Aaron Swanson, Appellant/cr-respondent V. City Of Seattle, Respondent/cr-appellant (Majority)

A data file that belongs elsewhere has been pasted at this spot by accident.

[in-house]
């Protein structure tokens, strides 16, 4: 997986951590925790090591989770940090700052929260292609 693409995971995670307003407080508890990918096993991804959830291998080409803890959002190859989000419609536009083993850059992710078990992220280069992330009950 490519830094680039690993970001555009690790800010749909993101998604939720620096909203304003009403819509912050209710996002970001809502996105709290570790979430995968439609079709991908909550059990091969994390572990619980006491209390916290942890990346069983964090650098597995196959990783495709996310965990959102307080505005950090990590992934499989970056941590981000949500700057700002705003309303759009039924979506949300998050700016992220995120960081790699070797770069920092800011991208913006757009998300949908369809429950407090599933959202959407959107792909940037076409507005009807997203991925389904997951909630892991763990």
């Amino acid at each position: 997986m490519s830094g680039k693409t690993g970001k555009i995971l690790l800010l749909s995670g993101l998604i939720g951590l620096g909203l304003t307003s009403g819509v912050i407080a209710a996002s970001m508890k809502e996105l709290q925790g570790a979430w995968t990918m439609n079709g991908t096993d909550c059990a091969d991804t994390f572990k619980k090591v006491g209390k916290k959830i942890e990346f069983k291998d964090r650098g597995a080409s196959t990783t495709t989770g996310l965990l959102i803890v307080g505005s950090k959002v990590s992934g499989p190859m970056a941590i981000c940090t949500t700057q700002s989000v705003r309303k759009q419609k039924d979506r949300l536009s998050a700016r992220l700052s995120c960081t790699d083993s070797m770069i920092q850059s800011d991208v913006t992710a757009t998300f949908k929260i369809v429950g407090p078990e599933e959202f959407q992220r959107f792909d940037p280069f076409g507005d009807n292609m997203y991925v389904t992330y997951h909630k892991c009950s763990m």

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lu . y I ..-. < J *•• IN THE COURT OF APPEALS OF THE STATE OF WASHINGTON DIVISION ONE CITY OF SEATTLE, SEATTLE CITY LIGHT, No. 72344-8-1 Respondent/Cross-Appellant, PUBLISHED OPINION v. AARON SWANSON, Appellant/Cross-Respondent. FILED: May 9, 2016 Schindler, J. —The Local Government Whistleblower Protection Act, chapter 42.41 RCW, protects employees from retaliation for making a good faith report of improper governmental action. "Retaliatory action" is defined as either (a) any adverse change in the terms and conditions of employment or (b) hostile actions by another employee that "were encouraged by a supervisor or senior manager or official." RCW 42.41.020(3). A local government is exempt from the provisions of the Whistleblower Protection Act if it adopts a program that meets the intent of chapter 42.41 RCW. The city of Seattle (City) adopted a whistleblower protection ordinance to implement the provisions of chapter 42.41 RCW1 but defined "retaliatory action" to mean only "any unwarranted adverse change in an employee's employment status or the terms and conditions of employment," former Seattle Municipal Code (SMC) 4.20.850(D) (1994). Seattle Ordinance 117039 (Feb. 9, 1994). No. 72344-8-1/2 Seattle City Light employee Aaron Swanson appeals the superior court order reversing the decision of the administrative law judge (ALJ) that the City violated the state whistleblower statute, chapter 42.41 RCW. The City contends that because the former SMC meets the intent of the Whistleblower Protection Act, state law does not apply. In a cross appeal, the City argues in the alternative that substantial evidence does not support finding the City violated chapter 42.41 RCW. We hold the former SMC does not meet the intent of state law to protect City employees from hostile actions by another employee that were encouraged by a supervisor or senior manager and substantial evidence supports finding retaliation under chapter 42.41 RCW. We reverse the superior court and affirm the decision and order of the ALJ but remand to the ALJ to determine the amount of attorney fees and costs. FACTS In February 2009, Seattle City Light (SCL) hired Aaron Swanson as a "lineworker" apprentice. The apprentice program required approximately 6,000 hours of training over the course of three years divided into six-month increments or "steps." The apprentice program included "coursework and exams as well as hands-on training in the field." Apprentices rotated between the North Service Center and the South Service Center and "received on-the-job training and monthly evaluations from the crew chiefs and lineworkers with whom they worked." Failure "to meet expectations" could lead to the imposition of "Individualized Training Programs" (ITPs) and extension or cancellation of the apprenticeship. After graduating from climbing school, Swanson started the first step of the apprenticeship program on August 26, 2009. During his first year, Swanson "primarily No. 72344-8-1/3 met expectations" but struggled with climbing skills. In October 2009, Crew Chief Damian Mims "scored Mr. Swanson as meeting expectations in five out of seven categories" but stated, "Aaron needs to focus on his climbing skills and technique as well as practicing knots [and] needs to be more aggressive toward the work." According to Crew Chief Lance Stotts, Swanson "agreed that he was not climbing as fast as others were, and that he was not fully comfortable with maneuvers." During the summer of 2010, Swanson "received scores of 'exceeds expectations' on his URD (underground work) evaluation." In July 2010, Crew Chief Tom Caddy evaluated Swanson as meeting or exceeding expectations "in all categories" including "linework," but noted he needed training on "rigging" and "TRAINING NEEDS TO BE BETTER."2 In August, journey-level lineworker and instructor Ronald Allen told the apprentices he planned to give an oral test on the "Safety Standards for Electrical Workers." The test was not required as part of the apprenticeship program. After they all failed the test, Allen told the apprentices they needed to take the test again. When one of the apprentices asked something like, "Would a bottle help?," Allen "responded affirmatively to the group that a bottle of whiskey would help." On the day of the retest, every apprentice except Swanson brought a bottle of whiskey to give to Allen. The other apprentices got a bottle of whiskey for Swanson to give to Allen. Allen accepted a bottle of whiskey from each apprentice and each apprentice received a passing grade on the test. In September 2010, SCL hired Allen as a craft instructor for the apprenticeship program. "Allen was the lead instructor for testing and training, and worked with Emphasis in original. No. 72344-8-1/4 curriculum development and personalized training of apprentices as needed." Union business manager and Allen's uncle Joe Simpson appointed Allen to the Electrical Crafts Advisory Committee (ECAC). The ECAC makes recommendations "regarding the quality/control of all electrical crafts, including the lineworker apprenticeship program." At a staff meeting in early 2011, Allen stated the "aim should be getting apprentices out of the apprenticeship program who were not a good fit." During 2011, Allen made "negative comments to and/or about" Swanson. Swanson believed Allen "negatively influenced his . . . daily interactions with the crew" and the March 2011 evaluation of Crew Chief Stotts. Crew Chief Stotts evaluated Swanson "with 'Concerns' or 'Does Not Meet Expectations' in every aspect, including climbing and rigging." The City of Seattle Joint Apprenticeship Training Committee (JATC), three union representatives and three City members, administer the City apprenticeship programs and make recommendations about advancing apprentices to the next step and cancelling apprenticeships. On March 30, the JATC voted to extend Swanson's apprenticeship by an additional six months. In June, Allen suggested Swanson "look into a different apprenticeship." In July, Allen "had a flyer delivered to Mr. Swanson containing four new apprenticeship openings along with the message that Mr. Swanson look into a different apprenticeship." The July evaluation of Swanson by Crew Chief Michael Brooks rated Swanson as falling "below expectations for a fourth-period apprentice with regard to climbing, rigging, and timeliness." No. 72344-8-1/5 At the end of July, Allen told SCL lineworker Peggy Owens that "the best thing about going on vacation was having someone fired while he was gone." Allen told Owens the ECAC "was going to vote to fire someone." At the meeting on August 4, the ECAC voted to recommend canceling Swanson's apprenticeship. In late August, Swanson filed a complaint with the Department of Labor and Industries, SCL Human Resources, and the Seattle Ethics and Elections Committee (SEEC) reporting Allen "extorted alcohol in exchange for passing test scores." Swanson "expressed concern that he was receiving poor and/or unfair performance evaluations because of Mr. Allen." Swanson's complaint was not the first report the SEEC had received about improper conduct by Allen. SCL Human Resources conducted an investigation. Meanwhile, Swanson transferred to the South Service Center "where he felt more comfortable, even though Mr. Allen also worked out of the South Service Center." Swanson was assigned to Crew Chief Todd Warren. Warren was on the ECAC and is Allen's friend. On September 15, Swanson made a "formal complaint" to the JATC. Swanson reported Allen "abused his position and is working to deny [Swanson's] ability to be a successful apprentice," and he "has engaged in acts of collusion with Todd Warren . .. and others in an effort to get [Swanson] fired." When Allen saw Swanson at the South Service Center on September 19, Allen "became upset and stated, 'You're just a fucking squeak.'" Later that day, Swanson saw Allen with a copy of the complaint to the JATC "in hand, showing it to groups of lineworkers on the dock." Although Warren told the JATC that Swanson "worked too slow," the JATC "decided against cancellation" of his apprenticeship "because of evidence that Mr. No. 72344-8-1/6 Swanson had progressed in a number of areas, and because he had not received adequate individualized instruction under his ITP." After working with another crew, Swanson's November performance evaluations "showed higher marks." On December 13, SCL found Allen "improperly accepted alcohol from apprentices in exchange for a passing test score." SCL sent the investigative report and determination to the SEEC. The SEEC interviewed Allen. Allen "was angry, thought the incident was a joke, and stated 'this is the way we roll.'" Allen "did not take personal responsibility for his behavior" and "believed SCL passed through too many apprentices at too high a cost," a "big shortcoming of the apprenticeship program." In January 2012, Swanson saw a poster of himself in the hallway of the North Service Center with the word "RAT" written across his chest. Swanson "did not report it at the time or take it down because he did not want to cause commotion." In February, SCL notified Allen "he had been recommended for suspension without pay for 20 working days for his improper extortion of alcohol." The February evaluation of Swanson completed by Crew Chief Campy contained "eraser marks on scores that were altered down." But the March evaluation from Crew Chief Fugate states Swanson met expectations in all categories except two. SCL retained lawyer Ronald Knox to investigate whether in addition to accepting alcohol, Allen solicited alcohol from the apprentices in exchange for a passing grade on the test and to investigate "Swanson's retaliation claims." Knox issued a report on April 10. Knox found Allen "accepted and received alcohol from all apprentices on test day" and "on a more probable than not basis," Allen "responded affirmatively when asked, No. 72344-8-1/7 'Would a bottle help?,' thus accepting alcohol in exchange for passing test scores." The report did not address Swanson's retaliation claims "because of the reticence of SCL employees" to talk to him. On May 2, SCL found Allen violated SCL "Workplace Expectations" and the City's "Personnel Rules and Code of Ethics." SCL suspended Allen for 20 workdays effective May 3. The suspension meant Allen was not eligible for promotion for one year. On May 23, the JATC rejected the recommendation of the ECAC and decided to advance Swanson to the fifth period, "i.e. primary, 'hot' period," of his apprenticeship. After Allen returned to work on May 31, Simpson removed Allen from the ECAC and appointed him to the JATC. The evaluations completed by Crew Chief Bob Hernandez for June and July showed Swanson " 'met expectations' for all listed criteria.'" Crew Chief Hernandez stated," 'He is doing a good job at listening and giving a good effort,'" but noted Swanson needed to improve his rigging skill. On July 18, Swanson told the SCL Employee Relations Manager that at a union meeting on July 12, "Allen became combative," accusing Swanson of "stabbing him in the back." Swanson said Allen verbally attacked him and tried to provoke a physical fight. In August, Swanson overheard Allen tell other lineworkers and a crew chief that "it was no longerfun working there anymore." When one of the lineworkers gestured toward Swanson, Allen said, "Don'tworry, we'll take care of him hook, line, and sinker." In September, someone placed a "Pre-Apprentice Lineworker" (PAL) sticker on Swanson's locker. No. 72344-8-1/8 On October 11, SCL Crew Chief Gary Legere evaluated Swanson. The evaluation states Swanson "Meets Expectations" in 10 out of 14 categories. The evaluation notes "Concerns" and a "Does Not Meet Expectations" for rigging and recommends additional ECAC training. On November 1, the SEEC notified Allen that it intended to file charges against him for ethics violations. The City ethics rules prohibit the acceptance of gifts "given with the intent to receive special consideration from a city employee." On November 5, The Seattle Times published an article on the Internet about the ethics violation, "Ethics Fines May Follow Gifts of Liquor to City Light Trainer." The article states, in pertinent part: A Seattle City Light employee may face penalties under city ethics rules for accepting bottles of liquor from apprentices in a lineworker training program for which he administered the test to advance. Ronald Allen, an instructor for the apprentice program since 2005, received nine bottles of whiskey or other liquor from trainees who were about to retake an oral exam that he said some had failed during a previous attempt. Wayne Barnett, director of the Seattle Ethics and Elections Commission, said Allen's actions violate city ethics rules .... "We think that accepting liquor from people to whom you're about to administer a test is clearly inappropriate," Barnett said. Two days later, someone claiming to be Swanson posted an online comment to the article. The comment states: Hi my name is Arron [sic] Swanson I was the one that brought all this up to save my job. I have not been doing well here at the city and this is my way of proving a point and saving my job that I might not have for much longer. I am saddened for what I have done to my union brother but it is already done. Sincerely Arron [sic] Swanson Seattle city light sec. Swanson did not post the comment and was unable to determine who posted the 8 No. 72344-8-1/9 comment. On November 9, 2012, Swanson filed a complaint for unlawful whistleblower retaliation under "SMC 4.20.860 and RCW 42.41.040." Under former SMC 4.20.860(A) (1994), an employee must file a whistleblower retaliation complaint "within 30 days of the occurrence alleged to constitute retaliation." On February 11, 2013, Knox issued a supplemental investigative report finding Allen inappropriately accepted gifts of alcohol in exchange for a passing grade on the oral test. Allen inappropriately accepted gifts of alcohol from nine preapprentices under circumstances that suggested providing such gifts would assure a passing grade in an oral examination. Knox also found Allen retaliated against Swanson and engaged in lobbying efforts to evaluate Swanson "more poorly than was justified." The evidence also suggests and Ifind that on a more probable than not basis, Allen engaged in lobbying activities directed at the Initiating Witness [Mr. Swanson]. There is evidence that the conduct escalated after the Initiating Witness provided information to SCL about Allen's alleged solicitation of alcohol from Apprentices. This involved at least lobbying efforts with crews to evaluate the Initiating Witness more poorly than was justified. This conduct appears retaliatory in nature and contrary to SCL Policy (Rule 1.3.4) and the City of Seattle Code of Ethics. SMC 4.16.070. Several witnesses told Mr. Knox that Mr. Allen talked with them about Mr. Swanson. Journey-level workers reported that Mr. Allen lobbied them to negatively impact Mr. Swanson's evaluations. None of the crew chiefs admitted being affected by Mr. Allen's lobbying. But Knox was "unable to conclusively determine specifically which performance reviews were the result of Mr. Allen's lobbying efforts" and documented "significant No. 72344-8-1/10 unexpected limitations" regarding the investigation, including the refusal to answer questions or provide "critical information due to perceived fear of retaliation." [T]he "considerable and significant unexpected limitations" regarding his investigation, which included: (a) "extraordinary delays and/or total refusals" by various journeymen and their union representatives to meet and/or answer specific questions concerning the various allegations", (b) "refusal of witness to provide critical information due to perceived fear of retaliation from other union members," (c) witnesses' fear of speaking freely to Mr. Knox with the union representative present; and (d) refusal to give specifics and details due to fear of being identified as the provider, resulting in limited access and relationship with those who shared the information with them. The ALJ conducted an eight-day hearing from February 12 until June 25, 2013 on Swanson's whistleblower retaliation complaint. A number of witnesses testified at the hearing including Swanson, Allen, Knox, Crew Chief Legere, and Crew Chief Caddy. The ALJ admitted into evidence over 50 exhibits, including a May 23, 2013 supplemental investigative report of Knox. The May 23, 2013 supplemental investigative report of Knox addressed "whether Mr. Allen retaliated against Mr. Swanson at the July 12, 2012 union meeting, and whether Mr. Legere's performance evaluation approximately three months after this union meeting was retaliatory." Knox could not determine what occurred at the union meeting. Knox concluded there was no " 'nexus between the Legere evaluation and the July 12, 2012 meeting.'" Knox stated he could not conclusively determine what exactly happened at the July 12, 2012 union meeting due to the conflicting, credible witness statements, and that he could "find no independent evidence of a nexus between the Legere evaluation and the July 12, 2012 meeting." Mr. Knox found Mr. Swanson credible, and his notes of the incident credible. Mr. Knox found Mr. Allen and Mr. Warren credible at times, and not credible at other times. Mr. Knox found Mr. Legere "very" credible. Mr. Knox concluded, "Based on the evidence available, I do not sustain the 10 No. 72344-8-1/11 allegations of retaliation against Mr. Allen and Mr. Legere associated with the charges made." The ALJ issued a detailed 20-page decision, "Findings of Fact, Conclusions of Law, & Final Order." The ALJ found that after Swanson reported Allen "solicited and accepted alcohol from apprentices in exchange for a passing grade on an oral exam," Allen "lobbied line workers and crew chiefs to downgrade Mr. Swanson's performance evaluations in an attempt to cancel his apprenticeship." However, because the whistleblower retaliation complaint was filed in November 2012, the ALJ addressed only the October 2012 evaluation of Crew Chief Legere. The ALJ found Swanson did not establish Crew Chief Legere's evaluation was influenced by Allen. The ALJ concluded the evaluation did not constitute "retaliation against Mr. Swanson under Chapter 42.41 RCW and Chapter 4.20 SMC." Although Mr. Legere's evaluation was unsatisfactory in that it stated Mr. Swanson was not performing up to step in all areas, and that he needed additional training, Mr. Swanson has not established by a preponderance of the evidence that Mr. Allen in any way influenced Legere's evaluation. Mr. Swanson's problem areas as identified by Mr. Legere were nothing new to Mr. Swanson; crew chiefs had made similar comments regarding Mr. Swanson's rigging skills and preparation for years. In addition, in ten out of fourteen categories Mr. Legere found Mr. Swanson "Met Expectations." Mr. Legere circled "ECAC" not to threaten Mr. Swanson's apprenticeship or hold him back, but to get him the training he needed to improve, for his own safety and the safety of his fellow lineworkers. The ALJ found that posting a PAL sticker on Swanson's locker "and the impersonation of Mr. Swanson to the Seattle Times were undoubtedly hostile actions taken by SCL employees." However, because the PAL sticker was placed on Swanson's locker more than 30 days prior to filing the whistleblower retaliation complaint, the ALJ did not consider it in determining whether SCL retaliated against Swanson. The ALJ concluded Allen retaliated by "either vocally or tacitly 11 No. 72344-8-1/12 encourage[ing]" the impersonation of Swanson in the Seattle Times online comment, if not posting the comment himself, in violation of chapter 42.41 RCW. Conclusion of law 5.10 states: The PAL sticker and the impersonation of Mr. Swanson to the Seattle Times were undoubtedly hostile actions taken by SCL employees toward Mr. Swanson that Mr. Allen either vocally or tacitly encouraged, if not performed himself. Because I find that the PAL sticker was first on Mr. Swanson's locker earlier than 30 days prior to Mr. Swanson's retaliation complaint to the Office of the Mayor, I do not consider it in determining whether SCL violated Chapter 42.41 RCW and Chapter 4.20 SMC. However, at the time the impersonation of Mr. Swanson to the Seattle Times took place, Mr. Allen was in a secondary supervisory position with the City over Mr. [Swanson] because of his participation with the JATC, a City committee with authority to negatively impact Mr. [Swanson]'s apprenticeship. Consequently, Mr. Allen's encouragement and/or commission of the impersonation of Mr. Swanson publicly to the Seattle Times is actionable retaliation under Chapter 42.41 RCW. The ALJ recommended suspending Allen for six months and ordered the City to pay Swanson attorney fees and costs incurred in bringing his whistleblower retaliation claim under chapter 42.41 RCW. On October 17, 2013, the City filed a petition for judicial review in superior court. The City argued the ALJ erred in relying on the state law definition of "retaliatory action" rather than the definition of "retaliatory action" under former SMC 4.20.850(D). In the alternative, the City argued substantial evidence did not support finding retaliation under state law.3 The superior court ruled the ALJ erred "as a matter of law in relying on the definition of retaliation found in RCW 42.41.020(3)(b)." The court concluded that while 3Allen also filed a petition for judicial review challenging the assessment of a $1,000 fine against him. Allen argued the fine violated his right to due process. Swanson and the City stipulated the fine should be stricken. 12 No. 72344-8-1/13 the impersonation of Swanson "may be sufficient to constitute retaliatory action pursuant to RCW 42.41.020(3)(b), it is insufficient under [former] SMC 4.20.850(D)." No evidence was presented that the impersonation resulted in any unwarranted adverse change in Mr. Swanson's employment status or the terms and conditions of his employment. The ALJ's failure to cite SMC 4.20.850(D) in conjunction with RCW 42.41 appears to be a tacit acknowledgment of that deficiency. The court rejected the City's argument that even if the state law definition of "retaliation" applied, the record did not support finding a SCL employee "posted the comment or that Mr. Allen encouraged the conduct." The court concluded that "[w]hile the record on this issue is not well developed, it is clear that the individual who posted the comment had 'insider' information not known to the general public" and was "encouraged to act by the behavior and conduct of Mr. Allen." Given the historical context and Mr. Allen's prior dealings with Mr. Swanson, a reasonable inference can be drawn that the poster was a City Light insider who was encouraged to act by the behavior and conduct of Mr. Allen. Other potential "suspects" may exist, but the burden of proof is merely a preponderance of the evidence and no other individuals were identified with similar interests or motives. Accordingly, this Court finds that the record is sufficient to support the ALJ's factual finding. The court reversed the decision and order of the ALJ. On reconsideration, Swanson argued that because the former SMC did not meet the intent of state law to protect whistleblowers from hostile actions encouraged by a supervisor or senior manager, the ALJ did not err in relying on the state law definition of "retaliatory action" under RCW 42.41.020(3)(b). The court denied the motion for reconsideration. ANALYSIS Swanson appeals the superior court decision reversing the ALJ. Swanson contends the ALJ did not err in relying on the state law definition of "retaliatory action" 13 No. 72344-8-1/14 under RCW 42.41.020(3)(b). The City claims that because the former SMC complies with the intent of state law, the state law definition of "retaliatory action" does not apply. The Washington Administrative Procedure Act (WAPA), chapter 34.05 RCW, governs our review. In reviewing administrative action, we sit "in the same position as the superior court" and apply the standards of the WAPA directly to the agency decision. Tapper v. Emp't Sec. Dep't, 122 Wn.2d 397, 402, 858 P.2d 494 (1993). We will reverse the agency order if the decision is based on an erroneous interpretation or application of the law. RCW 34.05.570(3)(a). The party challenging an agency decision must establish error and demonstrate the agency action is invalid. RCW 34.05.570(1)(a). The interpretation of a statute is a question of law reviewed de novo. City of Spokane v. Rothwell, 166 Wn.2d 872, 876, 215 P.3d 162 (2009); Ellensburq Cement Prods.. Inc.. v.Kittitas County. 179 Wn.2d 737, 743, 317 P.3d 1037 (2014). We also construe a municipal ordinance according to the rules of statutory interpretation. Ellensburq Cement, 179 Wn.2d at 743. When interpreting a statute, our objective is to ascertain and give effect to legislative intent. Ellensburq Cement. 179 Wn.2d at 743. Statutory interpretation begins with the plain meaning of the statute. Lake v. Woodcreek Homeowners Ass'n, 169 Wn.2d 516, 526, 243 P.3d 1283 (2010). When the meaning of statutory language is plain on its face, we give effect to that plain meaning as an expression of legislative intent. City of Spokane v. Spokane County. 158 Wn.2d 661, 673, 146 P.3d 893 (2006). If the plain language is subject to only one interpretation, our inquiry is at an end. Lake. 169Wn.2dat526. 14 No. 72344-8-1/15 We construe a statute " 'so that all the language used is given effect, with no portion rendered meaningless or superfluous.'" Rapid Settlements. Ltd. v. Symetra Life Ins. Co., 134 Wn. App. 329, 332, 139 P.3d 411 (2006) (quoting Prison Legal News. Inc. v. Dep't of Corr.. 154 Wn.2d 628, 644, 115 P.3d 316 (2005)). We " 'must not add words where the legislature has chosen not to include them.'" Lake. 169 Wn.2d at 526 (quoting Rest. Dev.. Inc. v. Cananwill. Inc.. 150 Wn.2d 674, 682, 80 P.3d 598 (2003)). We consider a provision "within the context of the regulatory and statutory scheme as a whole." ITT Rayonier. Inc. v. Dalman. 122 Wn.2d 801, 807, 863 P.2d 64 (1993) (cited in Dep't of Ecology v. Campbell & Gwinn. LLC. 146Wn.2d 1, 10-11, 43 P.3d 4 (2002)). We avoid an interpretation that results in unlikely or strained consequences. Brouqhton Lumber Co. v. BNSF Rv., 174 Wn.2d 619, 635, 278 P.3d 173 (2012). The plain and unambiguous intent of the Local Government Whistleblower Protection Act, chapter 42.41 RCW, is to protect local government employees who make a good faith report of improper actions taken by officials and employees and provide remedies for whistleblowers subjected to retaliation for making such reports. RCW 42.41.010 states: Policy. It is the policy of the legislature that local government employees should be encouraged to disclose, to the extent not expressly prohibited by law, improper governmental actions of local government officials and employees. The purpose of this chapter is to protect local government employees who make good-faith reports to appropriate governmental bodies and to provide remedies for such individuals who are subjected to retaliation for having made such reports. RCW 42.41.020(3) defines "retaliatory action" as (a) any adverse change in the employee's terms or conditions of employment or (b) hostile actions by another 15 No. 72344-8-1/16 employee that were encouraged by a supervisor or senior manager. RCW 42.41.020(3) states: "Retaliatory action" means: (a) Any adverse change in a local government employee's employment status, or the terms and conditions of employment including denial of adequate staff to perform duties, frequent staff changes, frequent and undesirable office changes, refusal to assign meaningful work, unwarranted and unsubstantiated letters of reprimand or unsatisfactory performance evaluations, demotion, transfer, reassignment, reduction in pay, denial of promotion, suspension, dismissal, or any other disciplinary action; or (b) hostile actions by another employee towards a local government employee that were encouraged by a supervisor or senior manager or official.[4] RCW 42.41.030(1) gives "[e]very local government employee ... the right to report . . . information concerning an alleged improper governmental action." RCW 42.41.040(1) makes it unlawful "for any local government official or employee to take retaliatory action against a local government employee because the employee provided information in good faith in accordance with the provisions of this chapter that an improper governmental action occurred." RCW 42.41.050 provides that if a local government adopts a program that "meets the intent of this chapter" to protect an employee from reporting alleged improper governmental actions and retaliation, it "shall be exemptfrom this chapter." RCW 42.41.050 states: Any local government that has adopted or adopts a program for reporting alleged improper governmental actions and adjudicating retaliation resulting from such reporting shall be exempt from this chapter if the program meets the intent of this chapter.^ The City argues the exemption applies because the former SMC meets the intent of the Local Government Whistleblower Protection Act. Swanson asserts the remedy 4 Emphasis added. 5 Emphasis added. 16 No. 72344-8-1/17 for "retaliatory action" under the former SMC does not meet the intent of state law to protect local government employees from hostile actions of other employees encouraged by a supervisor or senior manager. Under the plain and unambiguous language of chapter 42.41 RCW and the former SMC, we agree with Swanson. The City expressly adopted the whistleblower protection ordinance to implement state law. Specifically, the state law definition of "retaliatory action," RCW 42.41.030 and RCW 42.41.040, making retaliation unlawful. Former SMC 4.20.800 (1994) states: Policy — Purpose. Unless prohibited by State law, City employees are encouraged to report on improper governmental action to the appropriate City or other government official, depending on the nature of the improper governmental action. To assist such reporting and to implement Sections 42.41.030 and 42.41.040 of the Revised Code of Washington ("RCW"), Sections 4.20.800 through 4.20.860 provide City employees a process for reporting improper governmental action and protection from retaliatory action for reporting and cooperating in the investigation and/or prosecution of improper governmental action in good faith in accordance with this subchapter.161 The plain language of RCW 42.41.020(3) protects a whistleblower employee not only from adverse changes to the terms and conditions of employment, but also from the hostile actions by another employee that were encouraged by a supervisor, senior manager, or official. By contrast, the plain language of former SMC 4.20.850(D) defines "retaliatory action" as only an adverse change in the terms and conditions of employment. Former SMC 4.20.850(D) states: "Retaliate," and its kindred nouns, "retaliation" and "retaliatory action," mean to make, because of an activity protected under section 4.20.810, any unwarranted adverse change in an employee's employment status or the terms and conditions of employment including, but not limited to, denial of adequate staff to perform duties; frequent staff changes; frequent and undesirable office changes; refusal to assign meaningful work; unsubstantiated letters of reprimand or unsatisfactory performance 6 Emphasis added. 17 No. 72344-8-1/18 evaluations; demotion, reduction in pay; denial of promotion; transfer or reassignment; suspension or dismissal; or other unwarranted disciplinary action. Because the plain language of former SMC 4.20.850(D) did not provide a remedy for a whistleblower who is subjected to hostile actions by another employee that are encouraged by a supervisor, senior manager, or official as required by state law, RCW 42.41.020(3)(b), we conclude the former SMC does not meet the intent of state law.7 Our conclusion that the remedy for a whistleblower reporting hostile actions by employees encouraged by a supervisor or senior manager as provided under former SMC 4.20.800 through .860 did not meet the intent of state law is reinforced by the recent amendment of the SMC. In December 2013, the Seattle City Council added a provision.that expressly protects employees from retaliation by "a supervisor or superior who behaves in, or encourages coworkers to behave in, a hostile manner toward the employee." SMC 4.20.805. The City's reliance on Woodbury v. City of Seattle, 172 Wn. App. 747, 292 P.3d 134 (2013), to argue the former SMC definition of "retaliatory action" meets the intent of state law is unpersuasive. In Woodbury. Seattle Fire Department Deputy Chief Woodbury filed a complaint against the Seattle Fire Department for failure to submit a bill for services. Woodbury. 172 Wn. App. at 749. Chief Woodbury filed a whistleblower retaliation complaint. Woodbury. 172 Wn. App. at 749. After the City determined the Seattle Fire Department 7 For the first time at oral argument, the City claimed the definition of "retaliatory action" under former SMC 4.20.850(D) included hostile actions encouraged by a supervisor. We do not consider arguments raised for the first time at oral argument. RAP 12.1(a). In any event, the plain and unambiguous definition under former SMC 4.20.850(D) addressed only "adverse change in an employee's employment status or the terms and conditions of employment" and not hostile actions as defined by state law. 18 No. 72344-8-1/19 did not retaliate by demoting him to battalion chief, Woodbury filed an administrative appeal and a lawsuit against the City. Woodbury. 172 Wn. App. at 749. We held that because the procedures the City adopted allowing a whistleblower to file a complaint and report improper governmental conduct with the City and request an administrative hearing were consistent with state law, Chief Woodbury did not have the right to file a cause of action in superior court. Woodbury. 172 Wn. App. at 751-52. RCW 42.41.040(9) explicitly contemplates that the superior court sits in an appellate role .... Read as a whole, it is clear that RCW 42.41.040 does not grant local government employees a cause of action in superior court. Woodbury. 172 Wn. App. at 752. The opinion in Woodbury does not address whether the SMC met the intent of state law to provide a remedy for a whistleblower subjected to "retaliatory action" as defined by state law. See Berschauer/Phillips Constr. Co. v. Seattle Sch. Dist. No. 1. 124 Wn.2d 816, 824, 881 P.2d 986 (1994) ("In cases where a legal theory is not discussed in the opinion, that case is not controlling on a future case where the legal theory is properly raised."). We hold the ALJ did not err in relying on RCW 42.41.020(3)(b) to conclude the impersonation of Swanson to The Seattle Times was "undoubtedly" a hostile action "taken by SCL employees toward Mr. Swanson that Mr. Allen either vocally or tacitly encouraged, if not performed himself." Even if the definition of retaliatory action under RCW 42.41.020(3)(b) applies, the City claims the record does not support the finding that the impersonation of Swanson to The Seattle Times was a hostile action "taken by SCL employees toward Mr. Swanson that Mr. Allen either vocally or tacitly encouraged." The City argues substantial evidence does not supportfinding a SCL employee posted the comment, 19 No. 72344-8-1/20 Allen encouraged a SCL employee to post the comment, or Allen was a supervisor when the comment was posted. We review the ALJ findings of fact for substantial evidence. Port of Seattle v. Pollution Control Hearings Bd.. 151 Wn.2d 568, 588, 90 P.3d 659 (2004). Substantial evidence is a sufficient quantity of evidence to persuade a fair-minded person of the truth or correctness of the agency action. Port of Seattle. 151 Wn.2d at 588. Our review for substantial evidence is deferential. See City of Univ. Place v. McGuire. 144 Wn.2d 640, 652-53, 30 P.3d 453 (2001). We will overturn the ALJ findings only if they are clearly erroneous and we are " 'definitely and firmly convinced that a mistake has been made.'" Port of Seattle. 151 Wn.2d at 588 (quoting Buechel v. Dep't of Ecology. 125 Wn.2d 196, 202, 884 P.2d 910 (1994)). We view the "evidence and reasonable inferences therefrom in the light most favorable to the party who prevailed at the administrative proceeding below." Kirbv v. Emp't Sec. Dep't. 185 Wn. App. 706, 713, 342 P.3d 1151 (2014): William Dickson Co. v. Puget Sound Air Pollution Control Agency. 81 Wn. App. 403, 411, 914 P.2d 750 (1996). We will not substitute our judgment for that of the ALJ regarding credibility of witnesses or the weight of conflicting evidence. Beattv v. Fish &Wildlife Comm'n. 185 Wn. App. 426, 449, 341 P.3d 291 (2015); Port of Seattle. 151 Wn.2d at 588. Unchallenged findings are verities on appeal. Postema v. Pollution Control Hearings Bd.. 142 Wn.2d 68, 100, 11 P.3d 726 (2000). The comment posted in response to the Seattle Times article about the ethics violation of Allen states: Hi my name is Arron [sic] Swanson Iwas the one that brought all this up to save my job. I have not been doing well here at the city and this is my 20 No. 72344-8-1/21 way of proving a point and saving my job that I might not have for much longer. I am saddened for what I have done to my union brother but it is already done. Sincerely Arron [sic] Swanson Seattle city light sec. Substantial evidence supports finding a SCL employee or Allen retaliated against Swanson by posting the comment. There is no dispute Swanson did not post the comment. The comment contains information known only to SCL employees. Specifically, that Swanson reported Allen's improper conduct and that he had struggled during the apprenticeship program. The unchallenged findings establish SCL lineworkers and crew chiefs knew Swanson filed a complaint against Allen for soliciting and accepting a bottle of whiskey from each apprentice in exchange for a passing grade. The unchallenged record shows Allen lobbied lineworkers and crew chiefs to give Swanson negative performance evaluations, and after Swanson filed the complaint, Allen "escalated" his efforts to retaliate against Swanson. Allen made clear that "we'll take care of [Swanson] hook, line, and sinker." Substantial evidence also supports finding Allen "was in a secondary supervisory position" over Swanson. There is no dispute Allen was a member of the JATC and the JATC had the "authority to negatively impact Mr. [Swansonj's apprenticeship." Viewing the record in the light most favorable to Swanson, substantial evidence supports the findings and conclusion that the City retaliated against Swanson in violation of state law. 21 No. 72344-8-1/22 We reverse the superior court and affirm the decision and order of the ALJ but remand to determine the amount of attorney fees and costs.8 %JL.vdW WE CONCUR: L~^. -/ 8The parties do not dispute the provisions of former SMC shall apply to the request for an award of attorney fees and costs. 22